Favorable weather and adequate water supplies bode well for Mendocino County’s wine grape crop

Favorable weather and adequate water supplies bode well for Mendocino County’s wine grape crop

“Right now the vineyards are looking great,” Glenn McGourty says. “Based on cluster numbers, the vines appear to have set a decent crop.”

As July began, wine grape growers in Mendocino County were finishing up their canopy management while the berries on their vines advanced closer to verasion. Glenn McGourty, the county’s University of California Cooperative Extension viticulture advisor, expects that could begin on some early varieties early this month.

That would be ten to 14 days sooner than usual, due in part to recent temperatures frequently topping the 100-degree mark. Unusually warm winter and spring weather, including fewer frost events, also helped speed the crop along.

“Right now the vineyards are looking great,” he says. “Based on cluster numbers, the vines appear to have set a decent crop.”

In terms of precipitation, growers here have fared better than many of those elsewhere in the state. For the 2014-15 rainfall year, which ended June 30th, the county received 24 to 30 inches of rain. That compares to the average annual rainfall of 35 inches, McCGourty notes.

“Our growers have squeaked by with enough rain to irrigate normally this season,” he says.

Growers in Mendocino County rely mostly on surface water for irrigation. This includes the Russian and Navarro rivers and, in many cases, runoff collected in their own ponds and reservoirs. To the east in Lake County, wine grape growers get much of their irrigation water from wells. Supplies of groundwater around Big Valley near Clear Lake are in good shape, while those in the upland areas of the county are more marginal, McGourty adds.

The leaf-feeding Virginia creeper leafhopper continues to pose problems for organic wine grape growers in both Mendocino and Lake Counties, he reports.

“The outbreaks are spotty, but scouting reports indicate populations are a little higher than last year,” McGourty says.

First found in the North Coast region several years ago, this pest can cause significant damage by sucking chlorophyll out of the leaves. Several products for controlling the Virginia creeper leafhopper are available for use in conventionally-grown vineyards. However, organic growers have few effective options, he notes.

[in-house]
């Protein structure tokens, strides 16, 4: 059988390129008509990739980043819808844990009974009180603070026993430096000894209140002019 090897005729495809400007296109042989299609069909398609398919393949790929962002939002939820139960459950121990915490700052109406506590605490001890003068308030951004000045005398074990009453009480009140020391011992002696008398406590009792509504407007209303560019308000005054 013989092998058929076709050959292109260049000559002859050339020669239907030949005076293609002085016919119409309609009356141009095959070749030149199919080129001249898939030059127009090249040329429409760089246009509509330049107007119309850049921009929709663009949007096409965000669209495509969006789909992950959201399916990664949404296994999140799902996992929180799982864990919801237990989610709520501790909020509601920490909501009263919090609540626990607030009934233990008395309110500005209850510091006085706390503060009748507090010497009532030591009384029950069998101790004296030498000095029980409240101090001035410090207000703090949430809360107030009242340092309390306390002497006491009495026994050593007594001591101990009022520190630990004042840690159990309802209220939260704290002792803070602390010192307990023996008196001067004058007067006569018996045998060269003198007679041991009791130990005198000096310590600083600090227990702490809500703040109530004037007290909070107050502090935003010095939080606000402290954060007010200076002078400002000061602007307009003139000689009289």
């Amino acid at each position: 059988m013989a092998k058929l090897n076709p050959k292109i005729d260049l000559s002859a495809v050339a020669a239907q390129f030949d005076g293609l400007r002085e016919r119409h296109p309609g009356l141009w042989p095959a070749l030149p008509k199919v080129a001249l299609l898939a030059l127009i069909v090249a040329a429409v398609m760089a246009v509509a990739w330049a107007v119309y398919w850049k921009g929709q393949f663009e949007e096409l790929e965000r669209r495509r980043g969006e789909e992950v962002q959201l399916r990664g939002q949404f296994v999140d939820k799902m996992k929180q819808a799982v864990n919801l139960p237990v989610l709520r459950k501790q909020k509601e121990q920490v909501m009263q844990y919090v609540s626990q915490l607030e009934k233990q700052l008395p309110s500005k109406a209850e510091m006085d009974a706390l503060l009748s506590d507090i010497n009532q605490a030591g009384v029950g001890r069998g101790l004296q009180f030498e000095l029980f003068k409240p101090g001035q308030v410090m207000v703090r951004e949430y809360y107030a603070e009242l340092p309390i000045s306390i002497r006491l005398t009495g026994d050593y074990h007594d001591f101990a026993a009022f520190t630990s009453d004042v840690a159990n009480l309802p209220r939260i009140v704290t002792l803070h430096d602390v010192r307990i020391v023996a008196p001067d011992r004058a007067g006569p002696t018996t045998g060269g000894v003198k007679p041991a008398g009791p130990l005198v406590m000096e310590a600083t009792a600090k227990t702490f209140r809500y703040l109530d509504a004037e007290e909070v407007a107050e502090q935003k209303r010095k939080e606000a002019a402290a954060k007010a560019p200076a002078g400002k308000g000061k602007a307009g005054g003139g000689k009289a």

For example, the tiny Anagrus spp. wasp, which controls western grape leafhoppers by parasitizing its eggs, seems to have no effect in controlling the Virginia creeper leaf hopper, he notes.

Pyganic, a pyrethrin-based broad-spectrum insecticide, which is registered for organic and biodynamic crop production, kills only the nymph stage of this pest. Also, it kills beneficial insects. Organic growers struggle to control this insect with multiple applications of Pyganic, stylet oil and DeBug Turbo (a neem product), McGourty says.

The Virginia creeper leafhopper seems to prefer certain varieties. “This pest tends to attack vines that don’t have a lot of fuzz on the leaves,” McGourty says. “Grenache, with its fairly smooth leaves, is one of its favorites. Apparently, the insect can reproduce easily on it. The insect also likes Chardonnay.”

“At the same time, we hardly ever see the Virginia creeper leafhopper in our test plots of varieties with fuzzy leaves.” Many Portuguese varieties and Zinfandel are not nearly as attractive to the pest because of their fuzzy leaves.

Looking ahead to the coming harvest, labor for picking the grapes continues to be a concern for some Mendocino County growers. But, it’s for a different reason than growers elsewhere in the state.

Here, the grapes are ripe at the same time the area’s marijuana crop is ready for harvest. As a result, McGourty notes, some grape workers, particularly in the outlying areas, leave the vineyards for better-paying work trimming and harvesting the marijuana.

Meanwhile, Mendocino County’s wine grape growers are encouraged by how their vineyards are looking.

“The wild card is how the crop finishes out,” McGourty says. “The last few weeks on the vine can make a pretty big difference in the quality of the grapes.”

Take the case of Pinot Noir, which accounts for about a fourth of the county’s 10,000 acres of red grapes. Wineries like this variety to be picked at 24º to 25º Brix. However, a few hot days just before harvest can cause sugar levels, especially in grapes on the afternoon sides of the vines, to surge as high as 28º to 30º

That’s just what happened in each of the past two seasons, requiring selective picking in the vineyards and some skillful blending in the wineries to deal with it, McGourty says.

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